Detroit's water department kicks off neighborhood water, sewer upgrades

Christine Ferretti
The Detroit News
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Detroit — The city's water department on Wednesday kicked off a $44 million project that will upgrade water infrastructure in two city neighborhoods as part of a five-year effort to rejuvenate the aging water system.

The effort — leading off in the Cornerstone Village and North Rosedale Park neighborhoods — is the first by the city's Water and Sewerage Department to both the water and sewer systems, officials announced at a groundbreaking convened on the city's east side. 

Mayor Mike Duggan discusses a $44.3 million water and sewer project Wednesday. The two-year project in Cornerstone Village and North Rosedale Park is part of an overall five-year capital program that will sink $500 million into water main, lead service line and hydrant replacements as well as stormwater infrastructure improvements.

Duggan said the effort is the latest moving ahead to invest in Detroit neighborhoods and residents. 

"This is a different day in Detroit," the mayor said during a news conference on Hillcrest Street, noting broken fire hydrants, water main breaks and sinkholes that have long plagued the city. "Things have changed. Now we're progressing to what a professionally run city does, which is take an entire area at once, replace the water and sewer systems at the same time."

The city's Civil Rights, Inclusion & Opportunity department, he added, will be monitoring the replacement projects to ensure contractors are hiring at least 51% Detroit residents. If they are unable to meet those requirements, he said they will be contributing to Detroit's workforce training fund. 

The two city communities, officials said, have had water and sewer system condition assessments completed within the past two years. The two-year project in Cornerstone Village and North Rosedale Park is part of an overall five-year capital program that will sink $500 million into water main, lead service line and hydrant replacements as well as stormwater infrastructure improvements. 

Ric-Man Construction of Sterling Heights and LGC Global of Detroit are the firms selected for work on the neighborhood projects. 

Construction will begin this month and continue through December 2021. Contractors are expected to restore any disrupted sidewalks, driveways, yards and fences during the April to October construction season. 

The water department on Wednesday noted it's able to make the investments due to the $50 million annual lease payment for the regional water and sewer system operated by the Great Lakes Water Authority, which was set up as a component of the city's bankruptcy.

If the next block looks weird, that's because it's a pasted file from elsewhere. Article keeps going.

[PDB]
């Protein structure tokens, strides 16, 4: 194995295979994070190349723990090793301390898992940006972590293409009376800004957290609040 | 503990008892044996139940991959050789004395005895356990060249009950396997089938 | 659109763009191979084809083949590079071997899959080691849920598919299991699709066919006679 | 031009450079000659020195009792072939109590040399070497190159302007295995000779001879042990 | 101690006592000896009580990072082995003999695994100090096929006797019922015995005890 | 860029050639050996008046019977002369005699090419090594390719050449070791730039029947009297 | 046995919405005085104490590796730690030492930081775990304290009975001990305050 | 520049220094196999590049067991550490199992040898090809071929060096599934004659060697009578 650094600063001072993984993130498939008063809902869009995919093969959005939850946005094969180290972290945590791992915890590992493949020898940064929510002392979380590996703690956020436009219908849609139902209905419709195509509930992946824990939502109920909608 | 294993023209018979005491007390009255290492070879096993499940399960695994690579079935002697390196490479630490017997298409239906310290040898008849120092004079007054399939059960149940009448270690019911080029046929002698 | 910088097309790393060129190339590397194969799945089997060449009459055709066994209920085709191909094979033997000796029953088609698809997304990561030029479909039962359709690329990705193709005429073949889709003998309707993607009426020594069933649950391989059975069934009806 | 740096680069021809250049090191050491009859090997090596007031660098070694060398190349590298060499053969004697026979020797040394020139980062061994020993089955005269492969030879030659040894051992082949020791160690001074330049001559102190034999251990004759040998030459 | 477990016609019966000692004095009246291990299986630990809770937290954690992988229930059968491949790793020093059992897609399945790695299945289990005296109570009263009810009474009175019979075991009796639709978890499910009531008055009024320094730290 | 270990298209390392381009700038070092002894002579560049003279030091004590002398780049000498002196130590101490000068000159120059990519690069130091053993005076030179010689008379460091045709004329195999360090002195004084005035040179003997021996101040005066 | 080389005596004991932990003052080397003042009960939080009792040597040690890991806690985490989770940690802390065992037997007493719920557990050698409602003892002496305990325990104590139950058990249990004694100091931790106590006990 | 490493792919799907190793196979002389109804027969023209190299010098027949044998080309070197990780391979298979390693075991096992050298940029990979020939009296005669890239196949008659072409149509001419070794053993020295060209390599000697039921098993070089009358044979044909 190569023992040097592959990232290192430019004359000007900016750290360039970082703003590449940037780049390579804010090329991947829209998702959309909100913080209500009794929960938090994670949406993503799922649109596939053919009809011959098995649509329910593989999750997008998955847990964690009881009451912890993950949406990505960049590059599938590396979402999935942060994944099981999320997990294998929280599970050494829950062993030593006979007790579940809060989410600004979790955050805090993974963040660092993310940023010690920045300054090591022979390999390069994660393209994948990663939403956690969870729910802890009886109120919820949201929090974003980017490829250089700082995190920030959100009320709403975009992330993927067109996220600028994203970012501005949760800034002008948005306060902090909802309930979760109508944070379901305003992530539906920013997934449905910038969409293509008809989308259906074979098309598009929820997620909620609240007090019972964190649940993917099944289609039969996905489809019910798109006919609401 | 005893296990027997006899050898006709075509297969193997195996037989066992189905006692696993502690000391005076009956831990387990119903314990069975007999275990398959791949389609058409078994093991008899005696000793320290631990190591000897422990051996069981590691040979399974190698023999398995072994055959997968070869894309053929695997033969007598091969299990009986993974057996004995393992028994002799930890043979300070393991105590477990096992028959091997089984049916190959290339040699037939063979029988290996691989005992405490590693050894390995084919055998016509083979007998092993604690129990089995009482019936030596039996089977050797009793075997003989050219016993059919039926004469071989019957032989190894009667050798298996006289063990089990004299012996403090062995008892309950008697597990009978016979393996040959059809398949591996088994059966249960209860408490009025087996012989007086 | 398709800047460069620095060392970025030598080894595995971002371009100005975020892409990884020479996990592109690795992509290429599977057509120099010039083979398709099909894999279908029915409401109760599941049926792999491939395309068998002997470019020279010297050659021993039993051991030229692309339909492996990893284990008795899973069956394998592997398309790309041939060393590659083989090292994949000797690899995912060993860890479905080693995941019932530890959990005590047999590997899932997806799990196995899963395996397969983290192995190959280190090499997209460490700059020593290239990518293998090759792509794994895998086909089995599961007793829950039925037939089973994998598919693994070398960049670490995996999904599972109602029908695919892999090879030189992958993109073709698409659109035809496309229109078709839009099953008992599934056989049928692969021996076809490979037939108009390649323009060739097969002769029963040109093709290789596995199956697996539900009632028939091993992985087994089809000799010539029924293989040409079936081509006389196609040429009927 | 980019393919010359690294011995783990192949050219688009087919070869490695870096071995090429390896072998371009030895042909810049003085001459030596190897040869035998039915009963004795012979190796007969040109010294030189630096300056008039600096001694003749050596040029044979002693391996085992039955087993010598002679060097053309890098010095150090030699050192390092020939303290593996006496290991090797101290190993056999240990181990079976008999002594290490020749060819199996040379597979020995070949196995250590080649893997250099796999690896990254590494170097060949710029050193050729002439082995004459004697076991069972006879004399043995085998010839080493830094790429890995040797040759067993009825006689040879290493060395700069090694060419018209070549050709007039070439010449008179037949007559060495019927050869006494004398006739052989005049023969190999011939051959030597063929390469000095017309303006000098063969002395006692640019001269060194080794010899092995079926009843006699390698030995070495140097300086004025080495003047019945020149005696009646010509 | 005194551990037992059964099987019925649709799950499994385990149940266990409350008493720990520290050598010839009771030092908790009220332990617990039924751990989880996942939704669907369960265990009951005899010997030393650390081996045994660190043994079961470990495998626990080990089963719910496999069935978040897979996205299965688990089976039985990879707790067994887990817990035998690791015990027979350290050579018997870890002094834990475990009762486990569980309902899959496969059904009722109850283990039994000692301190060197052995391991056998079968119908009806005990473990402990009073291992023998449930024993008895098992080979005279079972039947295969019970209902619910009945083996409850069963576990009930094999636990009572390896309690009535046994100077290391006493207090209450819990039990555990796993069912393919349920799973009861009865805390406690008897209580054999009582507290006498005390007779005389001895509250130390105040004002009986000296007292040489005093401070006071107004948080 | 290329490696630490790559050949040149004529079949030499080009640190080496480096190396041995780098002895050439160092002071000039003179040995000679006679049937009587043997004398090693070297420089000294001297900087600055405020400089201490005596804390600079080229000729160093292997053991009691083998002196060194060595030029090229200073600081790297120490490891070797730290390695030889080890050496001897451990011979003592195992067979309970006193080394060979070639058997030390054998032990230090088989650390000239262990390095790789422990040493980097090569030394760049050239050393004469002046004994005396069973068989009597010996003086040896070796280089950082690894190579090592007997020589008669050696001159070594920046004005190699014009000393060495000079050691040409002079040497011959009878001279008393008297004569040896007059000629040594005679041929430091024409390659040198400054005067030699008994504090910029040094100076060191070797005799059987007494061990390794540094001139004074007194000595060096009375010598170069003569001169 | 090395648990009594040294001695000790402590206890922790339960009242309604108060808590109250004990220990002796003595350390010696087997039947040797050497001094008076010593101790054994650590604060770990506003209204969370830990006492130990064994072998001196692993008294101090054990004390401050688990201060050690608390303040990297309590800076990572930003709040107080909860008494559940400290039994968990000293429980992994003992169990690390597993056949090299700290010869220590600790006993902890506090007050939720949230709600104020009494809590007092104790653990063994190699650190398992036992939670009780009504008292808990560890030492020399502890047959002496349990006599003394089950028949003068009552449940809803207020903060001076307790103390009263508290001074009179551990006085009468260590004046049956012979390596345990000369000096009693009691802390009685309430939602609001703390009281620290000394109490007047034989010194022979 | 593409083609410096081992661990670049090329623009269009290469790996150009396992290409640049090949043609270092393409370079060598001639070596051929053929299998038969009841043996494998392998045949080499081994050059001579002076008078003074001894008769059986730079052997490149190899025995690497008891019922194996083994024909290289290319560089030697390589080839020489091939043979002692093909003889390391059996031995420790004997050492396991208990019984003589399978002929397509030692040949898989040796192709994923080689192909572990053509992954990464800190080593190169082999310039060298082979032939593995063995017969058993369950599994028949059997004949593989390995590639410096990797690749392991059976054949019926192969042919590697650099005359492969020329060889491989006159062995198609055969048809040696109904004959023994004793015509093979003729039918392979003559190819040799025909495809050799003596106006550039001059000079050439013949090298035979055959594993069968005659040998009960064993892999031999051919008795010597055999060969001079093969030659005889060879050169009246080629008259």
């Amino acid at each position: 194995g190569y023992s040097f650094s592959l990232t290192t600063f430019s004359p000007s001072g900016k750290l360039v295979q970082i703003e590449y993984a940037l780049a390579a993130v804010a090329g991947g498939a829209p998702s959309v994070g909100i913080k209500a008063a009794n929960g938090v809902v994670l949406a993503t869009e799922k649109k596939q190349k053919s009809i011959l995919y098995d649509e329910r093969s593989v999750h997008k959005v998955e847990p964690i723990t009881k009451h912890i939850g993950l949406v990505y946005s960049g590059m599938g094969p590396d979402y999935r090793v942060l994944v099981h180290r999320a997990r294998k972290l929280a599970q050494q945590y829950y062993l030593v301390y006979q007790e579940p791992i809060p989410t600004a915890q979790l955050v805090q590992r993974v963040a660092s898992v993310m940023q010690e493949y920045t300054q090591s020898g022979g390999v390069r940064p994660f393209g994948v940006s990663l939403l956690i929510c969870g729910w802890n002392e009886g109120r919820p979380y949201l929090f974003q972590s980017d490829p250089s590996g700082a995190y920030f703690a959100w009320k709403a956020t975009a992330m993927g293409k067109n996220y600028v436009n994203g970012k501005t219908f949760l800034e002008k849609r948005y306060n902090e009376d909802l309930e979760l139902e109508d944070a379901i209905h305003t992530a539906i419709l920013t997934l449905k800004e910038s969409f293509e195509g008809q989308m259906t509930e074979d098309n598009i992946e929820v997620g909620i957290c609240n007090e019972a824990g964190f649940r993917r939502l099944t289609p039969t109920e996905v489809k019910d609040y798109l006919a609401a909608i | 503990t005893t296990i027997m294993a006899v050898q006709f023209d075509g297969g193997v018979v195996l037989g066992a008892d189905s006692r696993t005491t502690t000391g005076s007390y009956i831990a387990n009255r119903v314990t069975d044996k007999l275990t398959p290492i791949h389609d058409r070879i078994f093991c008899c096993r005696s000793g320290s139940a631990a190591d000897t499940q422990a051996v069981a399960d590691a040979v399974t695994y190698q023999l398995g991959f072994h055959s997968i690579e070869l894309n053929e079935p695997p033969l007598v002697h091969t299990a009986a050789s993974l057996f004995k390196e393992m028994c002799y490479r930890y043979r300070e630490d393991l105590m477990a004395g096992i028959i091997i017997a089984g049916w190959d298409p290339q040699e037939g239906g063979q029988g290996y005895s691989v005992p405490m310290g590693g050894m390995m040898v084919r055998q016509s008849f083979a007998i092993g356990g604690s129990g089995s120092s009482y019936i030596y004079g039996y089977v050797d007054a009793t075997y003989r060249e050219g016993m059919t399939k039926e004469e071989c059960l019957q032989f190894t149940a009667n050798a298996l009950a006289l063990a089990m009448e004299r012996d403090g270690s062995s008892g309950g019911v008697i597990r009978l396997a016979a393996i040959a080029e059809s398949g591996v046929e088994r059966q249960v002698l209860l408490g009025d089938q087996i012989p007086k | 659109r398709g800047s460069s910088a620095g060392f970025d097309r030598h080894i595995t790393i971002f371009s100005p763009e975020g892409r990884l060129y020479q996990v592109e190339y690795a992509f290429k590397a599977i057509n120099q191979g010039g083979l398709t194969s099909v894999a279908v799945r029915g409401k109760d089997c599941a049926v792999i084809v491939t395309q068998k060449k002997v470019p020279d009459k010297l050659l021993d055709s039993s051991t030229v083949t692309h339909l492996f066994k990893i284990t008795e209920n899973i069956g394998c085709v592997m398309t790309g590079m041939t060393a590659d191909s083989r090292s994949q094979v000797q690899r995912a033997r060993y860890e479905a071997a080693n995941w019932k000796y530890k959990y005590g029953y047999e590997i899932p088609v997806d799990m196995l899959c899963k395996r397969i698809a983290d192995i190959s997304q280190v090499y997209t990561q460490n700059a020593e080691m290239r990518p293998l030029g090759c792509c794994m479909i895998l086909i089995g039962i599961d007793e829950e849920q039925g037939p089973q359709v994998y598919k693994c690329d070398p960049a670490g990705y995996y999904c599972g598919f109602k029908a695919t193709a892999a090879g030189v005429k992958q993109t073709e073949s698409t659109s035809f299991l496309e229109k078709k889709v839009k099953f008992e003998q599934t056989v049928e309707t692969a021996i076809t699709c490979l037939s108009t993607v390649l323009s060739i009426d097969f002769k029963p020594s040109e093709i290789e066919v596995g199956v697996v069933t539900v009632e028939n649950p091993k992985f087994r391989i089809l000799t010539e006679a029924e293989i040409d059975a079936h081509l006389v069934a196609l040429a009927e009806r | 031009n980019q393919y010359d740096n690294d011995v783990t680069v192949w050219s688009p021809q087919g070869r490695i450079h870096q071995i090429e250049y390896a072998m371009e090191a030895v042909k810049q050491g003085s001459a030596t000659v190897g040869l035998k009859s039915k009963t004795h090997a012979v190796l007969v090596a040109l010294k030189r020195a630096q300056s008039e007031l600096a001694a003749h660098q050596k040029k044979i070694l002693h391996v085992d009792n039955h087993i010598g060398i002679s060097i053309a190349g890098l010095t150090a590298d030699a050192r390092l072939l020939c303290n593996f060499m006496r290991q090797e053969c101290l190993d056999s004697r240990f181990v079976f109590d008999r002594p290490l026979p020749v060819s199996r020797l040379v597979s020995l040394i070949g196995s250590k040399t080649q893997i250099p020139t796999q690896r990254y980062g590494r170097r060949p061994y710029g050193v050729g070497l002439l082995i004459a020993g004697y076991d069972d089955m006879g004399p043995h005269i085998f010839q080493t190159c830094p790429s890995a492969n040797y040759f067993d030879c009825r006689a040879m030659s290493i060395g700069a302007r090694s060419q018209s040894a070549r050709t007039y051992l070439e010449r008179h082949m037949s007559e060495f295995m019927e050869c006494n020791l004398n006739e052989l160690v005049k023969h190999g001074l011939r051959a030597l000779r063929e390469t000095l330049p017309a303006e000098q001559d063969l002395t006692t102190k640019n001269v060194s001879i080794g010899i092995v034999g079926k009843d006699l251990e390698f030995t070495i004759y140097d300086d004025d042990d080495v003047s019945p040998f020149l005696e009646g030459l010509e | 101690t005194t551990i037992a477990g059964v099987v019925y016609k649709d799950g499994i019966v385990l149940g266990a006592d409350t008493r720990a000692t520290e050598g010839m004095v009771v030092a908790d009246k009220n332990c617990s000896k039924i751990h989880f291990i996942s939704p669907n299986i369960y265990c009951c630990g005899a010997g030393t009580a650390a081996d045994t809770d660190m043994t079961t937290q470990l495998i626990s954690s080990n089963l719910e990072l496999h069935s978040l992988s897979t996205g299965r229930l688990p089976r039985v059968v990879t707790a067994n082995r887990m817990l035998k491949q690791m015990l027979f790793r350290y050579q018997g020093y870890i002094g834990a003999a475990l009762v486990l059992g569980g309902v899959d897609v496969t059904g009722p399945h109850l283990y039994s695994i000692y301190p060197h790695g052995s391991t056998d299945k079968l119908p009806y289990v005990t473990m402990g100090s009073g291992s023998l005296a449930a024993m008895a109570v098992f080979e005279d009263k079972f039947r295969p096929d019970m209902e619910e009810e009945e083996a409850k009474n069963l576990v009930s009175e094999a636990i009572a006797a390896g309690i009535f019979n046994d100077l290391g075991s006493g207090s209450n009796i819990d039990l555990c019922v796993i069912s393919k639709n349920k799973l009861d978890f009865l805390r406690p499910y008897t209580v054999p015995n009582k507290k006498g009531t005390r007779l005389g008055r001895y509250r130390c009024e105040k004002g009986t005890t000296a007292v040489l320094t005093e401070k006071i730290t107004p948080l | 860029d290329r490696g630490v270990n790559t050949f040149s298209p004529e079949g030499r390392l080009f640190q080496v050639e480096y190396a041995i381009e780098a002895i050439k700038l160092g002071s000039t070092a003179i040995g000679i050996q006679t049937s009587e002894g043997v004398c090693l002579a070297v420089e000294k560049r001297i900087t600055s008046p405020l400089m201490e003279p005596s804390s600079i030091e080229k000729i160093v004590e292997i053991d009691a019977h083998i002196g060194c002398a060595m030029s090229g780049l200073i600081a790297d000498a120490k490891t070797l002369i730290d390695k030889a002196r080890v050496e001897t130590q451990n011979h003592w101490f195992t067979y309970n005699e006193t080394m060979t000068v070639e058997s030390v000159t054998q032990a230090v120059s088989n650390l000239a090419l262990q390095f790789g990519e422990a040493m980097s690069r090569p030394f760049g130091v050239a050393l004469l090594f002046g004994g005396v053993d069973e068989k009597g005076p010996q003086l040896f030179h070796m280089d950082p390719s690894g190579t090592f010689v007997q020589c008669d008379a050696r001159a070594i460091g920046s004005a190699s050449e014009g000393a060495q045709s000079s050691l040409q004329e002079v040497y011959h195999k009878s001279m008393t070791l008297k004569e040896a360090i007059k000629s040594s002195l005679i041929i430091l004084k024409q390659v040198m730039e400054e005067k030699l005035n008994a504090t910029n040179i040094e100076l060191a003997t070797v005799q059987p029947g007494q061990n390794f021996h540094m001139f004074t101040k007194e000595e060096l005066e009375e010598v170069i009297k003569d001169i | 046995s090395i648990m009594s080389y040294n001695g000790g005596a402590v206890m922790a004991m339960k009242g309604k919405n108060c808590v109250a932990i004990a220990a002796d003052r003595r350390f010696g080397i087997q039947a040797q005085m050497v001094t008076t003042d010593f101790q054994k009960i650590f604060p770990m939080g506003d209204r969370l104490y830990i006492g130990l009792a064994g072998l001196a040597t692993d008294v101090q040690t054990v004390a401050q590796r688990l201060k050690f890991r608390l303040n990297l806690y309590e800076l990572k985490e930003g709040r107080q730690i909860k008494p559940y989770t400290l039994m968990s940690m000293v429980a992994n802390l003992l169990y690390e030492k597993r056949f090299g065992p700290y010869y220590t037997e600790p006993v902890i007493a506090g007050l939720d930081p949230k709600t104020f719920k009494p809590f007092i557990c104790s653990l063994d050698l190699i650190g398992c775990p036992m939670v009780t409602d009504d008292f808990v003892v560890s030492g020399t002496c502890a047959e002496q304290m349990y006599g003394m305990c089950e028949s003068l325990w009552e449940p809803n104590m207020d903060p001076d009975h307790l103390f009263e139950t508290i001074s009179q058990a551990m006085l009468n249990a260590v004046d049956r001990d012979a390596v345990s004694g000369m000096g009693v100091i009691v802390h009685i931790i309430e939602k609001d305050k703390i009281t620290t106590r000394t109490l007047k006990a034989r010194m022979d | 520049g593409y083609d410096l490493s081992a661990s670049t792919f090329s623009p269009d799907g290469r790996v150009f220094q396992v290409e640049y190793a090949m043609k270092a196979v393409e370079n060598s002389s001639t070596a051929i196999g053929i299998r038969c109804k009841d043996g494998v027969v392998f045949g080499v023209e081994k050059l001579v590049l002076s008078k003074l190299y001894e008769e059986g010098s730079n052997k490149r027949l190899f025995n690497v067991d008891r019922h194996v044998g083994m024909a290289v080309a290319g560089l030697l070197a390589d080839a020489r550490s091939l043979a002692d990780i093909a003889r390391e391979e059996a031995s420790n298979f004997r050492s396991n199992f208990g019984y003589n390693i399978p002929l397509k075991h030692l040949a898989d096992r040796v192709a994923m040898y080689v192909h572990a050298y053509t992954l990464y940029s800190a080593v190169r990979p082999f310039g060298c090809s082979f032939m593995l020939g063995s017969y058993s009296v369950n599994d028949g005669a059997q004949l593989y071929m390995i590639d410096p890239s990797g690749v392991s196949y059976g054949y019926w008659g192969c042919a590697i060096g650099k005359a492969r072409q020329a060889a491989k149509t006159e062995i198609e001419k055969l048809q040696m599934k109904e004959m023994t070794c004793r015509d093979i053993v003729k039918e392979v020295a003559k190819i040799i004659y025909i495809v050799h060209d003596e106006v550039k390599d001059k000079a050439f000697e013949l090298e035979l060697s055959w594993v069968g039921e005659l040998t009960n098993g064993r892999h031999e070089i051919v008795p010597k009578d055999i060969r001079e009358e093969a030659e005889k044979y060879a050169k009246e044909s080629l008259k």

Palencia Mobley, the water department's deputy director and chief engineer, said the two neighborhoods chosen for the first projects have infrastructure needs that were identified in a master plan from the early 2000s.

“We decided to take a neighborhood-by-neighborhood approach, starting with assessing the water and sewer systems, then designing an upgrade strategy based upon that data, the probability of failure and the consequence of failure in the pipes," said Mobley, whose team is managing the capital improvement program along with the national construction firm AECOM. 

Glenn Fenderson, 62, who has experienced multiple basement floods due to backups, said if officials come through on the project, it'll be a "godsend."

"He said they were doing a complete overhaul this time, not like before. I think he's sincere" said Fenderson, a 27-year resident, of Duggan. "If they do what they say they are going to do, it's beautiful. It'll make you feel good about your neighborhood."

But Dwayne Harris said he isn't buying it. He said he's been frustrated over the years with a lack of response from the city and Detroit's elected officials. Water infrastructure work in his area about five years ago, he said, hasn't helped much. 

"I'm not impressed at all. You've got to jump through hoops in order to talk to someone," he said. "Talk is cheap."

The water department also has completed condition assessments in 10 other neighborhoods. Approximately 76 miles of water main and 198 miles of sewer were assessed over the last two years by the water department and its contractors.  

Other areas evaluated include Brewster Douglass, Brightmoor, Jefferson Chalmers, Miller Grove, Minock Park, New Center Commons, Piety Hill, Rosedale Park (south), Riverdale and Virginia Park.

The results of the assessments are being reviewed and designs are underway for the infrastructure that needs rehabilitation, officials noted in a news release. 

The water department said that it upgraded 43 miles of water main, lined 40 miles of sewer collection piping and replaced 559 lead services lines in the 2018 and 2019 calendar years. 

cferretti@detroitnews.com 

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